Responding to IPEF Negotiation Round
15 March 2023
Jakarta, 15 March 2023. Indonesian Civil Society Coalition for Economic Justice held a protest today in front of the US Embassy in Jakarta to express its rejection of the Indo-Pacific Economic Framework (IPEF). In the midst of the global economic crisis, the United States is trying to rebuild its national industrialisation with a less open free trade agreement and push for policy harmonisation based on US standards. The IPEF will hold its second round of negotiations in Bali from 13-19 March 2023.
IPEF was initiated by the United States in September 2022 as a new model of regional free trade agreement involving 13 other partner countries. The IPEF includes four pillars: (1) trade; (2) supply chain; (3) clean energy, decarbonisation, and infrastructure; and (4) taxation and anti-corruption. The US government is targeting the completion of the negotiations this year to coincide with the APEC Summit to be held in San Francisco in November 2023.
Director of Indonesia for Global Justice, Rahmat Maulana Sidik emphasised that the IPEF negotiation process was led by the US, including the drafting of the agreement text, in a closed manner. “With the short period of time and the closed draft text of the agreement to the public, it is certain that there is no meaningful participation by partner countries to provide their input in this agreement process. Moreover, to analyse the social, environmental, and gender impacts that will potentially arise,” he said. US domination of the IPEF process was also exercised through deciding the location for the negotiation rounds and the involvement of US-based multinational companies in the hearing process.
Kartini Samon of GRAIN stated that the Biden administration manoeuvred to avoid debate and resistance from the US Congress by not including market access provisions or tariff reductions and avoiding changes to domestic laws. Following the launch of the IPEF, the US Government released a report containing a priority list for the reduction of non-tariff barriers that will be promoted through the IPEF through the harmonisation of a number of policies and regulations that are seen as technical barriers to trade with the United States. “For Indonesia itself, this policy harmonisation effort through IPEF can cause problems and widespread impacts. In the agricultural sector, for example, efforts to harmonise technical barriers to trade could oblige Indonesia to relax domestic regulations related to the commercialisation and import of genetically modified seeds and food products. This, of course, would greatly benefit the US, which hosts a number of giant producers of genetically modified products. Besides the provisions related to genetically modified products, another rule that is seen as a technical barrier that will be pushed for harmonisation is the mandatory halal certification for imports of livestock products, considering that only 3 out of 14 IPEF member countries have this obligation; Brunei, Malaysia and Indonesia. Harmonisation of halal certification could directly affect livestock farmers and abattoirs as well as consumers in Indonesia,” said Kartini Samon.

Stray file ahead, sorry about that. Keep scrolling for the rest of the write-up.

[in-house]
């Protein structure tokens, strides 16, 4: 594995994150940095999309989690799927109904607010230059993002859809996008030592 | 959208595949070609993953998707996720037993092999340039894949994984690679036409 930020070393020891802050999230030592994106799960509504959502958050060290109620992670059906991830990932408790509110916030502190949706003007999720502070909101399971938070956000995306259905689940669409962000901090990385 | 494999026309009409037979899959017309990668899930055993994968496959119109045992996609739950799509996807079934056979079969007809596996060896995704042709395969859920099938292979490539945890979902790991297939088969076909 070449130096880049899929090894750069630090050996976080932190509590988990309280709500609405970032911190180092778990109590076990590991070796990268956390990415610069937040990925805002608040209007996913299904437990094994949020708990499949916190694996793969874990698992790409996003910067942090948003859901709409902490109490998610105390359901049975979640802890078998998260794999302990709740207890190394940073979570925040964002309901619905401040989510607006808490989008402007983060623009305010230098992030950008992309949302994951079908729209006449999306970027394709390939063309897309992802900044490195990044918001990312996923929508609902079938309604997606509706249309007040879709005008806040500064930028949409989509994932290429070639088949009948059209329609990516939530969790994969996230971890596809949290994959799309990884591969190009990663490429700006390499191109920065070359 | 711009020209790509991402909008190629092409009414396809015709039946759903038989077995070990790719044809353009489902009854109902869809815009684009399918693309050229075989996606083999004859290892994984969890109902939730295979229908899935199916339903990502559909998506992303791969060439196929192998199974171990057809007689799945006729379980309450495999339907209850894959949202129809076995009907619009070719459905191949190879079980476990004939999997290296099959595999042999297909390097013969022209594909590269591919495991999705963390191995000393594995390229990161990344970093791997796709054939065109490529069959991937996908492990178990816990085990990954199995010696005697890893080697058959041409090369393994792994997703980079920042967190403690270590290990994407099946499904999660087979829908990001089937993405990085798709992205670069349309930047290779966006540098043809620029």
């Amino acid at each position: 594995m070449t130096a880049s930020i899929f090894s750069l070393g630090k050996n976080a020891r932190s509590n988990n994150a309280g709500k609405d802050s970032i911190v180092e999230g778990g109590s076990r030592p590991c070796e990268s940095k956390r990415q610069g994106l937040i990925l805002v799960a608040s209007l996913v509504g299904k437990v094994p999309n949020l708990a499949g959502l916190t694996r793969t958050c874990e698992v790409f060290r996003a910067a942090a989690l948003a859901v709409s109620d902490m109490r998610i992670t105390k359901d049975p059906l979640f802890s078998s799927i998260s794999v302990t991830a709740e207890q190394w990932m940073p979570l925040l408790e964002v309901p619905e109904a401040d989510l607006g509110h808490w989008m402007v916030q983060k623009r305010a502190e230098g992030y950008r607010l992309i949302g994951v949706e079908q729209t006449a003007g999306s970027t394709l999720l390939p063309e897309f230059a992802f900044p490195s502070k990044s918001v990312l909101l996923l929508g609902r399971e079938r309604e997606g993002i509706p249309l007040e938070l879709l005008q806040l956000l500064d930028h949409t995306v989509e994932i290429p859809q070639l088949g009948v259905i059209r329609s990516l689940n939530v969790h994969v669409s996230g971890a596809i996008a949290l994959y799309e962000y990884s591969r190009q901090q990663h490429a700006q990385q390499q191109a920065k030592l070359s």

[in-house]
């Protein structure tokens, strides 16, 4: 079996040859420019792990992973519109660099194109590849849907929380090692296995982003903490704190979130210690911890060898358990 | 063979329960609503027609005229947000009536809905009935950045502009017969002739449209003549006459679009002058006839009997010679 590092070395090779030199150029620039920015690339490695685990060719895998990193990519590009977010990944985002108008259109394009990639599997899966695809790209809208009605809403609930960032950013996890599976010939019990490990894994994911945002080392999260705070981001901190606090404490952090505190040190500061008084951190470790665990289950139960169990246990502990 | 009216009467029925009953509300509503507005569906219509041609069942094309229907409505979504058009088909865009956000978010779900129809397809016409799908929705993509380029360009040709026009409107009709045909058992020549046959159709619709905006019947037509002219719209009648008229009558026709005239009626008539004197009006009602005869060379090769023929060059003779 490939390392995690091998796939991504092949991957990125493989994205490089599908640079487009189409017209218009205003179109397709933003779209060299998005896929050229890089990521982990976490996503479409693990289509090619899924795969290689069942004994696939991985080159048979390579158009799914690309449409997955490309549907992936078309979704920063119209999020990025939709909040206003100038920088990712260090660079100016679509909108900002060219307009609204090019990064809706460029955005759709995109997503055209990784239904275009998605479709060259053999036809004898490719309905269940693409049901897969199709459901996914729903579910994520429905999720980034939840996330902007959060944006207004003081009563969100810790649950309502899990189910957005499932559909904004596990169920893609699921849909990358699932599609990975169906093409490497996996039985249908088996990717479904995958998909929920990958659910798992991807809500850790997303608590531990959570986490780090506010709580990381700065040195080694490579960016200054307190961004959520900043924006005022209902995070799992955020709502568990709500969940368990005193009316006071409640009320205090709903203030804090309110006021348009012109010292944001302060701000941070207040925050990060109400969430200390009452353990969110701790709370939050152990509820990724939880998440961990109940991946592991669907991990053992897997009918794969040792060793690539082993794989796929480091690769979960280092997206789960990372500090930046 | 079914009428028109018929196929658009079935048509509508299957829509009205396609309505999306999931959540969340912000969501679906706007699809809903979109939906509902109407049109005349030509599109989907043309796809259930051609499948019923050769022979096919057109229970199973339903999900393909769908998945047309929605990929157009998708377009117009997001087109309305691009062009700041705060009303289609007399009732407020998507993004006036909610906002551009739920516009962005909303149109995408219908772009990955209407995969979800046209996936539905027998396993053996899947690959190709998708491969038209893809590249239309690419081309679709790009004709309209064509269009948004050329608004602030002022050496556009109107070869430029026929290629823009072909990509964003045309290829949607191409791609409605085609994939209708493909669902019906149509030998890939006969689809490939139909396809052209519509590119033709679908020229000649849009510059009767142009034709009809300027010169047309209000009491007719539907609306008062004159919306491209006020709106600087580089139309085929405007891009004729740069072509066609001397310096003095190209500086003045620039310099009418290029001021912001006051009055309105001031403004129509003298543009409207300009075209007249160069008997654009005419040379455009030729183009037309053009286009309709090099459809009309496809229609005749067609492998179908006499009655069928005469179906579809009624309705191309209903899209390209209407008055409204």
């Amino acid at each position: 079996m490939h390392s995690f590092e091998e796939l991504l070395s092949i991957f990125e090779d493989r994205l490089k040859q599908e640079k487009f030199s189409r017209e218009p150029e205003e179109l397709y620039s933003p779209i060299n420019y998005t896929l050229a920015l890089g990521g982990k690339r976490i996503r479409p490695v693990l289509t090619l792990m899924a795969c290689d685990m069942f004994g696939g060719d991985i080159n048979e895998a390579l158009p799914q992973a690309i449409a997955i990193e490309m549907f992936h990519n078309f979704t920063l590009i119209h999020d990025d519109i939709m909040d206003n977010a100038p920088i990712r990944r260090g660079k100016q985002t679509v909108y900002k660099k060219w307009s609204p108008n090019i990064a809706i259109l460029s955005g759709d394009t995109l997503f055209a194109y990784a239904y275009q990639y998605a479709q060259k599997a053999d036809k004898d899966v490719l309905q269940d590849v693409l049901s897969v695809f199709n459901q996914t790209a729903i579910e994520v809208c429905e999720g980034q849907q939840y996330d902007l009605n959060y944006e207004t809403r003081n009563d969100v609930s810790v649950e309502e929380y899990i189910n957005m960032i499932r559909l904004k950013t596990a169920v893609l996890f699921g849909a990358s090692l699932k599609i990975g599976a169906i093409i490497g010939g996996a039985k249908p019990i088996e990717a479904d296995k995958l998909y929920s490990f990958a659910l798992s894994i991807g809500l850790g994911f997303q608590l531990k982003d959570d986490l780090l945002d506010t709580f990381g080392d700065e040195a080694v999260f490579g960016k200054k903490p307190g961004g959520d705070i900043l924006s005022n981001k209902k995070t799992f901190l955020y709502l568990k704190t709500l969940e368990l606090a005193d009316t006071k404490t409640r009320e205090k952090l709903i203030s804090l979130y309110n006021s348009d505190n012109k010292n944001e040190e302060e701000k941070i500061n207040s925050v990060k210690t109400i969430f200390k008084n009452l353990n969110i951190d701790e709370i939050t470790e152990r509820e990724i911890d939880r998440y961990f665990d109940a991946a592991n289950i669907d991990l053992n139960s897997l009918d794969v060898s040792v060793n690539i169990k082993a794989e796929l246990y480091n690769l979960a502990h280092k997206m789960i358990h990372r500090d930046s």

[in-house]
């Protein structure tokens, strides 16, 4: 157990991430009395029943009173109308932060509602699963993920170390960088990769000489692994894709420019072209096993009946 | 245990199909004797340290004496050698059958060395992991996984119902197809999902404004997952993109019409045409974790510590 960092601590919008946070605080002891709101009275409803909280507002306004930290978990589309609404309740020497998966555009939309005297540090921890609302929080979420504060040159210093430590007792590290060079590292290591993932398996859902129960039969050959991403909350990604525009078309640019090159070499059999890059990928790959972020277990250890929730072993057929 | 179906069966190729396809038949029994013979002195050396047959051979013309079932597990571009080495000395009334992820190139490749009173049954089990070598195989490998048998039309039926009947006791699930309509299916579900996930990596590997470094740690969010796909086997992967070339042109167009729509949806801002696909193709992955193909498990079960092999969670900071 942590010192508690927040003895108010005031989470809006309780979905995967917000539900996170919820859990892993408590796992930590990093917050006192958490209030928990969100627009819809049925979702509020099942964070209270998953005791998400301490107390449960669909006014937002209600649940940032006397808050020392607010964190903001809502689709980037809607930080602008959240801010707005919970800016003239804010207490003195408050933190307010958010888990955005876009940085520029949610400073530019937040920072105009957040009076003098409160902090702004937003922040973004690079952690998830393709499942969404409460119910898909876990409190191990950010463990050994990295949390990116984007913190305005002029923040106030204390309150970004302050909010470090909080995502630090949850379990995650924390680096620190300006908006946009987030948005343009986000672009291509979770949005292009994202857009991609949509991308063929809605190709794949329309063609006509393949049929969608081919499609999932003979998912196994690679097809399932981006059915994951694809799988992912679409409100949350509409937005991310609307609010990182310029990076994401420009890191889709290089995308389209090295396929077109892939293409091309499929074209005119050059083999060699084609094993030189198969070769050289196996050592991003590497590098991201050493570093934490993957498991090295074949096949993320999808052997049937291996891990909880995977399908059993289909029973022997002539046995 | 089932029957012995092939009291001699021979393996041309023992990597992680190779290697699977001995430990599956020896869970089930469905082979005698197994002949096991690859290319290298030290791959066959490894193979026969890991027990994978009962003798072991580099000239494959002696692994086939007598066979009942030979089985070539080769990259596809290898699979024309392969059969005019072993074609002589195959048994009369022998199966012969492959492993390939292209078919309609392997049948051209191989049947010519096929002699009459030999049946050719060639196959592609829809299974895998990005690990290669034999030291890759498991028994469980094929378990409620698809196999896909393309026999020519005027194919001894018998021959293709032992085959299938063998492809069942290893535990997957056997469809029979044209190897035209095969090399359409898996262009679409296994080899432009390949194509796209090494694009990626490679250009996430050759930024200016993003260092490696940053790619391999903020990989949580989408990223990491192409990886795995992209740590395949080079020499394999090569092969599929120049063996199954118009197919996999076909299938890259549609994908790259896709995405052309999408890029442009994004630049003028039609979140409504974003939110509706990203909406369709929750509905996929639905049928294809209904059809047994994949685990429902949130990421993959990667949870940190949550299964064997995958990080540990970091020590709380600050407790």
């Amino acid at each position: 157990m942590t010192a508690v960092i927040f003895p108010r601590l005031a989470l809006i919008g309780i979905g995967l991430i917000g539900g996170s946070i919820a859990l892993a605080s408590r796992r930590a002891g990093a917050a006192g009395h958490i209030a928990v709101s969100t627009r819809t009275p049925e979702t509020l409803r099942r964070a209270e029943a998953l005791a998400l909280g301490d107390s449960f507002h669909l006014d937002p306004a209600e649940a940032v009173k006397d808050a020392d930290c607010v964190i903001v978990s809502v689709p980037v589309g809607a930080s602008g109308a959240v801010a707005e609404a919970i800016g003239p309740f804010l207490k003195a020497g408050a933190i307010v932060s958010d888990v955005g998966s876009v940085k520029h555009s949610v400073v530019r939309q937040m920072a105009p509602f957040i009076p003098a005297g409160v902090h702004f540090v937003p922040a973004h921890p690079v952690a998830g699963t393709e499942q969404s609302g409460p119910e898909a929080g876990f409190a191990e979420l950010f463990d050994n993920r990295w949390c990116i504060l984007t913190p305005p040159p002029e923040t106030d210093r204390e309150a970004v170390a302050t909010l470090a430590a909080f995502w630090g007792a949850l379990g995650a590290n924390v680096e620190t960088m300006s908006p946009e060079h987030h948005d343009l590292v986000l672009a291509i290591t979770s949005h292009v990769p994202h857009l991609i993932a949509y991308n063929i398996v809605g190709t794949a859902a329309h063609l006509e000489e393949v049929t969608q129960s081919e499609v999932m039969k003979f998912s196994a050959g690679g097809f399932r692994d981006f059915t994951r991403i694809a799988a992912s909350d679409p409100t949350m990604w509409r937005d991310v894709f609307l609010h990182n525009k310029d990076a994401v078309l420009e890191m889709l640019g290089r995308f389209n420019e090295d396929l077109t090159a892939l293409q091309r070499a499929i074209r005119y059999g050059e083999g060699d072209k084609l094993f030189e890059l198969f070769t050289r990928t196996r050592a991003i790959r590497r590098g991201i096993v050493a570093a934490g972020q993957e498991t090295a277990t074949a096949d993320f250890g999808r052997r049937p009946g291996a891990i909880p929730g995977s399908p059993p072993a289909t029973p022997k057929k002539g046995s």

Meanwhile, Arie Kurniawaty representing Solidaritas Perempuan stated that IPEF will be the first mega-regional economic agreement for the US, involving 40% of the world’s GDP will produce new rules, processes and commitments that to secure US trade and investment interests to offset China’s dominance, political and military influence in the Asia-Pacific region. “The IPEF is not, and will never be, just about economic trade. Rather, it is a chain of hegemonic power domination for the US, it is like a continuation of the cold war that always harms the sovereignty of nations and the human rights of Asian women and people as developing countries.” she said.
IPEF uses language that seems to be in favour and good for the interests of sustainable development, such as clean energy being one of the pillars. In fact, this provision is only used by the US to strengthen US domestic industrial development related to the production of green technology for energy transition. Rachmi Hertanti from Transnational Institute stated “The US wants to keep pace with China to become a major player in the production of green technology for energy transition. It is highly unlikely that IPEF will bring US investment into Indonesia to support Indonesia’s industrial downstream agenda. And this precludes Indonesia from benefiting from this co-operation. As a result, the IPEF will only contradict Indonesia’s national interests.
Marthin Hadiwinata from Ekomarin closed with the statement that the fisheries sector in the trade pillar discussed in the IPEF will regulate the prohibition of subsidies in the sector. The rationale for this is that subsidies are considered to encourage uncontrolled exploitation of fisheries resources. Therefore, Indonesia’s domestic regulations that still provide subsidies will be intervened. “The majority of fisherfolks in Indonesia are small and medium scale. Removal of subsidies in the fisheries sector will clearly hamper Indonesian fisherfolks. This will be an obstacle for developing countries like Indonesia to maintain domestic rules, which has also been done in the WTO reform negotiations,” he said.
Contacts for further information:
Arie Kurniawaty, Solidaritas Perempuan, +6281280564651
Rahmat Maulana Sidik, Indonesia for Global Justice, +6281210025135